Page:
Members of the Parker Solar Probe team from the Johns Hopkins Applied Physics Lab and NASA’s Goddard Space Flight Center carefully lower the spacecraft onto a specially built platform on March 24, 2018. The probe has spent eight weeks undergoing space environment testing, including hot and cold cycling tests that mimic the temperature changes the spacecraft will experience during its seven-year long exploration of the Sun.
Credit: NASA/Johns Hopkins APL/Ed Whitman
High-Res Image

Parker Solar Probe team members connect the spacecraft to a specially built platform after removing the probe from the Space Environment Simulator at NASA’s Goddard Space Flight Center in Greenbelt, Maryland, on March 24, 2018. The probe will undergo about seven more days of testing outside the chamber, then travel to Florida for a scheduled launch on July 31, 2018, from NASA’s Kennedy Space Center in Cape Canaveral.

Parker Solar Probe team members connect the spacecraft to a specially built platform after removing the probe from the Space Environment Simulator at NASA’s Goddard Space Flight Center in Greenbelt, Maryland, on March 24, 2018. The probe will undergo about seven more days of testing outside the chamber, then travel to Florida for a scheduled launch on July 31, 2018, from NASA’s Kennedy Space Center in Cape Canaveral.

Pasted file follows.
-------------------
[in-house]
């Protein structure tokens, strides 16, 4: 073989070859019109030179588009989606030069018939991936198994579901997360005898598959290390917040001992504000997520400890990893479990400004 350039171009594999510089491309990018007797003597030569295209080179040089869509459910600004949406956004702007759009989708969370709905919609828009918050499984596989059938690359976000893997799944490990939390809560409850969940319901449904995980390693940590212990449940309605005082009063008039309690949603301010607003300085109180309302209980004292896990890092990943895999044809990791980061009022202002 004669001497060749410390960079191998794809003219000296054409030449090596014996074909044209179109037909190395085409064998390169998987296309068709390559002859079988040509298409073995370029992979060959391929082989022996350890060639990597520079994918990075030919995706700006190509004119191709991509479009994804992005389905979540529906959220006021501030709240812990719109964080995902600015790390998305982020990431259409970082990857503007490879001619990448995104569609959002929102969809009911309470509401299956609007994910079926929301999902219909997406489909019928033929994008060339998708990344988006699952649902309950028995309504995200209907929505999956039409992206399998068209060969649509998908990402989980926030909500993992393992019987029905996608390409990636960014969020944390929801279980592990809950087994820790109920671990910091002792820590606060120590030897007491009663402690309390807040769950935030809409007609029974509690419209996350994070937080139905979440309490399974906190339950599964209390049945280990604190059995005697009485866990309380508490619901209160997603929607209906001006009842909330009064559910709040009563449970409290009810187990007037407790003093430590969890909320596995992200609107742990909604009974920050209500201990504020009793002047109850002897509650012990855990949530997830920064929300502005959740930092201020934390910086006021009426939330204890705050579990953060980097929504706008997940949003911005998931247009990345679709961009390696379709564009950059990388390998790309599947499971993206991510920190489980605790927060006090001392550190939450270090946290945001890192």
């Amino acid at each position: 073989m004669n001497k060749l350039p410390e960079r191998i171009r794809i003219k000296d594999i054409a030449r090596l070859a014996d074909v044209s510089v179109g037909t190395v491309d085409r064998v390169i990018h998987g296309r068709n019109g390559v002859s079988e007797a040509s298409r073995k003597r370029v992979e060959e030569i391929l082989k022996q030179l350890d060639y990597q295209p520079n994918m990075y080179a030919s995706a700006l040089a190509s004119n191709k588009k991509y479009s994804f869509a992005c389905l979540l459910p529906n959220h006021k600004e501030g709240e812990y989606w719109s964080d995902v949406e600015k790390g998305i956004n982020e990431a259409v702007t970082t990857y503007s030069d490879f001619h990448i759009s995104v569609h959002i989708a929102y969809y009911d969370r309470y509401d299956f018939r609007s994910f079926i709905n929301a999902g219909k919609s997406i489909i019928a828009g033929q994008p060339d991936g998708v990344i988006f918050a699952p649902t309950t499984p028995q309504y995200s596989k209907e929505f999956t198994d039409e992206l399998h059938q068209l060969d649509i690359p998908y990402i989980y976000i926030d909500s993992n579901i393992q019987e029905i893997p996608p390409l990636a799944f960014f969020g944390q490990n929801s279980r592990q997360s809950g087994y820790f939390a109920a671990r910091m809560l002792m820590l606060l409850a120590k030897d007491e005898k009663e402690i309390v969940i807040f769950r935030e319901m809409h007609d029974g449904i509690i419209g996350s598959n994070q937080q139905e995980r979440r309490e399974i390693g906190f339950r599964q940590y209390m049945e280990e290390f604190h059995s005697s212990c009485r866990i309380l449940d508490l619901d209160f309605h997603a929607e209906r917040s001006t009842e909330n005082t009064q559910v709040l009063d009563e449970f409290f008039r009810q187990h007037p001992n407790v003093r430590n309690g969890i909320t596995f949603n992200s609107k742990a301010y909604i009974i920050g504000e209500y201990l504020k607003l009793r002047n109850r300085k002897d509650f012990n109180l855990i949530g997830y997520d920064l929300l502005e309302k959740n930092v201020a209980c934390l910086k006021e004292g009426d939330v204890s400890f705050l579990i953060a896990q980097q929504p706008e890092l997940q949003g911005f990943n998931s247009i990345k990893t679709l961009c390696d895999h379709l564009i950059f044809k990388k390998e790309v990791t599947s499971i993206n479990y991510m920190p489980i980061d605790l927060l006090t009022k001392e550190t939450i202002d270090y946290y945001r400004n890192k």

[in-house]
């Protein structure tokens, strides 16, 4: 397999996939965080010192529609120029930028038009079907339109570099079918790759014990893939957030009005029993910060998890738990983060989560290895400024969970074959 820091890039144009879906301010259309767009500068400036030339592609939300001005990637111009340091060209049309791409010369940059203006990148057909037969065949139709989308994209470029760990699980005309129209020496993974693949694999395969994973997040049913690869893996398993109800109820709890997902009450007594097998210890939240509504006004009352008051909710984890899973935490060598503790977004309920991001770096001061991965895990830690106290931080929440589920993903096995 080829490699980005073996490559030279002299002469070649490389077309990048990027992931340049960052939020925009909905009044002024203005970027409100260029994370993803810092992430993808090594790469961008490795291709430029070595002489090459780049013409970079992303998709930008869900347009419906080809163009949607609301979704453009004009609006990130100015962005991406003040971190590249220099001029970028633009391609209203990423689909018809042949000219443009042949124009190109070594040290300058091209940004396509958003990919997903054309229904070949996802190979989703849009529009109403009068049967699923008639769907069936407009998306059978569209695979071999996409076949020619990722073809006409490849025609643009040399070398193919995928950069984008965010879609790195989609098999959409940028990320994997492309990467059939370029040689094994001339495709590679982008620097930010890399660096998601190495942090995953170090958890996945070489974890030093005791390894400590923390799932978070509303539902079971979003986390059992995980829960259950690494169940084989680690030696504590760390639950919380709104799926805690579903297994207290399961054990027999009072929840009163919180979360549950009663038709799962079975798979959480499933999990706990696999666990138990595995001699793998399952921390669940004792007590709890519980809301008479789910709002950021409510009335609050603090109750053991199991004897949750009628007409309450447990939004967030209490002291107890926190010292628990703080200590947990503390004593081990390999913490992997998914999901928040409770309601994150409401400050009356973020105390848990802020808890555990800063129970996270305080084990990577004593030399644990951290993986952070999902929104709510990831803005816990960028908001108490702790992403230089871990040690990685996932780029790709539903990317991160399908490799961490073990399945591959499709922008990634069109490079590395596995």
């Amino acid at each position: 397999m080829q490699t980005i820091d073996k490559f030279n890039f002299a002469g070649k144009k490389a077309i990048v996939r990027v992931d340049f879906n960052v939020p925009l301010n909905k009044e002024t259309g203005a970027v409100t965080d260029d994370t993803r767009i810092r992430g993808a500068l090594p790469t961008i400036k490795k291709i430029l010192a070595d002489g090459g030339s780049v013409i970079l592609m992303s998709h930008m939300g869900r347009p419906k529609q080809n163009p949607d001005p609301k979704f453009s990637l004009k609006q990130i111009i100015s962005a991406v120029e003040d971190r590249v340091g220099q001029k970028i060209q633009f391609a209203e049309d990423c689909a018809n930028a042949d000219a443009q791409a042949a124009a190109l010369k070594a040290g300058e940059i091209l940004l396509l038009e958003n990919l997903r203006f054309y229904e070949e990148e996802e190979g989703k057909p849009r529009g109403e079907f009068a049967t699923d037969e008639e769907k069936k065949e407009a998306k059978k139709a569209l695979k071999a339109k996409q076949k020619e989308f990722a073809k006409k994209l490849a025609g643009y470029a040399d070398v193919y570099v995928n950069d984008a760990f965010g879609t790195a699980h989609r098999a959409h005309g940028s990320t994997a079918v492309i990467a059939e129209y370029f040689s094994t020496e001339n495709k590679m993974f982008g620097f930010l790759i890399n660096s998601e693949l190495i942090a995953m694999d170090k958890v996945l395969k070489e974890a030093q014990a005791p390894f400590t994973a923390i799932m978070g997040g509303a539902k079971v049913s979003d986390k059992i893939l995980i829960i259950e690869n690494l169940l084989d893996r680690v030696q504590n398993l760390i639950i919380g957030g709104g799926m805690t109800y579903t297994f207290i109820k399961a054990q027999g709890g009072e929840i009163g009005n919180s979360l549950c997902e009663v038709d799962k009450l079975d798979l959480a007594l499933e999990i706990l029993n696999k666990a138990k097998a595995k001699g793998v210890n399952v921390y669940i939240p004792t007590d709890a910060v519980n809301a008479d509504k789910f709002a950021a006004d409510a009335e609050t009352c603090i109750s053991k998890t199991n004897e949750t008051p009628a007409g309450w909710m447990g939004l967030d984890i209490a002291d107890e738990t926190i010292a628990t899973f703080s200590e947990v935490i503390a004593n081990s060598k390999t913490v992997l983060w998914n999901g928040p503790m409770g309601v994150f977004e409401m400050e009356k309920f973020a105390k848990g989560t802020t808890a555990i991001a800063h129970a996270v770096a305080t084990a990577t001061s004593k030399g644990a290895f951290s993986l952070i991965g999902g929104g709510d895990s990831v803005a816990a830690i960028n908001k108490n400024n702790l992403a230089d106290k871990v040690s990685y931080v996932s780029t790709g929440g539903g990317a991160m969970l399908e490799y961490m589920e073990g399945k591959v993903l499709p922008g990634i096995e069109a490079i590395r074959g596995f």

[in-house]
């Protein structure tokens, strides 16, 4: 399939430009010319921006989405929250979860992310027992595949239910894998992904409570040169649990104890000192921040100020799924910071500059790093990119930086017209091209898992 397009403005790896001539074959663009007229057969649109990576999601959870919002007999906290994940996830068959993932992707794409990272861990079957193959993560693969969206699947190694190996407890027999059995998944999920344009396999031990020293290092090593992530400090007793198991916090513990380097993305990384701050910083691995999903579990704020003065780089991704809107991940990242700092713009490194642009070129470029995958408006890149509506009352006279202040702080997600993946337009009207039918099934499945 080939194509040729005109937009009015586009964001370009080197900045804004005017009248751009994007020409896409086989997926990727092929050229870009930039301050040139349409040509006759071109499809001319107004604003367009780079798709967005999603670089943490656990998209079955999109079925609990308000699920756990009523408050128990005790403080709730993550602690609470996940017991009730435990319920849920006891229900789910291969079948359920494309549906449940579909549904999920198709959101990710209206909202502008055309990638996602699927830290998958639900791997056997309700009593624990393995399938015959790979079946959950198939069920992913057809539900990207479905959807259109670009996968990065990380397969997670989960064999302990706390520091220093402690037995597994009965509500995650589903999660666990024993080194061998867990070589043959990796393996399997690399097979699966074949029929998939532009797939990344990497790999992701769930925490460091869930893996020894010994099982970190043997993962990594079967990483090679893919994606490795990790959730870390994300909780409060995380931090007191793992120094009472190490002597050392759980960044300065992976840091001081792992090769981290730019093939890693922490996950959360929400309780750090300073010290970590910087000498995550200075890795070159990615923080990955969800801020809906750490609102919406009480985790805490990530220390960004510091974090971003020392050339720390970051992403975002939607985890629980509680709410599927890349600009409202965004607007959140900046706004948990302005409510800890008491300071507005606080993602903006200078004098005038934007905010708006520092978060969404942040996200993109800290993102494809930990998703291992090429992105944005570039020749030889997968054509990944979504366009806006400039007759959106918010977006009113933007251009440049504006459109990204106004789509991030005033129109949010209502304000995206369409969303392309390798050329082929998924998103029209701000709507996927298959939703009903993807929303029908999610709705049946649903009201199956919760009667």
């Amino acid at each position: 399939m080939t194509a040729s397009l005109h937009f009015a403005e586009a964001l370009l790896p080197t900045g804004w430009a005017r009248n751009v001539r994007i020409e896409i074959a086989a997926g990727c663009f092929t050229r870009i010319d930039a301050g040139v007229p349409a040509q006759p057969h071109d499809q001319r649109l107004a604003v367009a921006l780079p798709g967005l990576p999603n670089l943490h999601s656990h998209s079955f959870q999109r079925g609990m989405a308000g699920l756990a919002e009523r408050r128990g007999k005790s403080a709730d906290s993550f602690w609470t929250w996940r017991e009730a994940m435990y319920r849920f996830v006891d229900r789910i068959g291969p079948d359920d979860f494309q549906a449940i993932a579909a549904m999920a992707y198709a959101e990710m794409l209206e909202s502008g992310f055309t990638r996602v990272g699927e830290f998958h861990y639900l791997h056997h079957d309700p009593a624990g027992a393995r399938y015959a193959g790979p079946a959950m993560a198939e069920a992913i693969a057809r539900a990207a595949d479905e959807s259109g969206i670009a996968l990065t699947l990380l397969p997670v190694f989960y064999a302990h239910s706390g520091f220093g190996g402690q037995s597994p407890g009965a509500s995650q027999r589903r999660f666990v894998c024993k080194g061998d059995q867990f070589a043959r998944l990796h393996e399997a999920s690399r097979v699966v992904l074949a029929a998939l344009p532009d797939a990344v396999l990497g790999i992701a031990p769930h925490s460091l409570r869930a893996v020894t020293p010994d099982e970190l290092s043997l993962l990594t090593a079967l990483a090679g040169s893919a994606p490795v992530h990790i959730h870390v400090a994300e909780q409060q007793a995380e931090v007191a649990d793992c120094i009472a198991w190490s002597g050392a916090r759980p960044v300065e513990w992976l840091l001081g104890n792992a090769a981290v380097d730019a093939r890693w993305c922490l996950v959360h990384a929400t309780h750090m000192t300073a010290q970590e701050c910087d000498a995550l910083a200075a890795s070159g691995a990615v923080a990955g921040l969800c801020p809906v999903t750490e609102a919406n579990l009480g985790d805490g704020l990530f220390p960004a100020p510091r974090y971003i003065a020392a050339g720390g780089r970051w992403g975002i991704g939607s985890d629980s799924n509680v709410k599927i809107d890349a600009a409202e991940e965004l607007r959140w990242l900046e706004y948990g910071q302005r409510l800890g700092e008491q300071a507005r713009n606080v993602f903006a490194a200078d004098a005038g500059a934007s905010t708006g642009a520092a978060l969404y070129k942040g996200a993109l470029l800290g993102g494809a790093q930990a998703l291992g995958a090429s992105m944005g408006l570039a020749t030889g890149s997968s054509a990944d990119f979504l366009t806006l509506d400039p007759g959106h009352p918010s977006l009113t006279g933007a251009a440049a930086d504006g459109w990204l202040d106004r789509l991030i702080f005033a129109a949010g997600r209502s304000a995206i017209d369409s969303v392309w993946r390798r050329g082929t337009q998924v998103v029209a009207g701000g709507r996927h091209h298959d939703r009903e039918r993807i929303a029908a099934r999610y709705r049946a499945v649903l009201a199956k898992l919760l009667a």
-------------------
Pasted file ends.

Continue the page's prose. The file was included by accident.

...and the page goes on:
Credit: NASA/Johns Hopkins APL/Ed Whitman
High-Res Image

NASA’s Parker Solar Probe is wheeled into a clean room at NASA’s Goddard Space Flight Center in Greenbelt, Maryland, on March 24, 2018, after successfully completing space environment testing to verify the spacecraft is ready for operations in space. The probe will undergo about seven more days of testing outside the chamber, then travel to Florida for a scheduled launch on July 31, 2018, from NASA’s Kennedy Space Center in Cape Canaveral.

NASA’s Parker Solar Probe is wheeled into a clean room at NASA’s Goddard Space Flight Center in Greenbelt, Maryland, on March 24, 2018, after successfully completing space environment testing to verify the spacecraft is ready for operations in space. The probe will undergo about seven more days of testing outside the chamber, then travel to Florida for a scheduled launch on July 31, 2018, from NASA’s Kennedy Space Center in Cape Canaveral.
Credit: NASA/Johns Hopkins APL/Ed Whitman
High-Res Image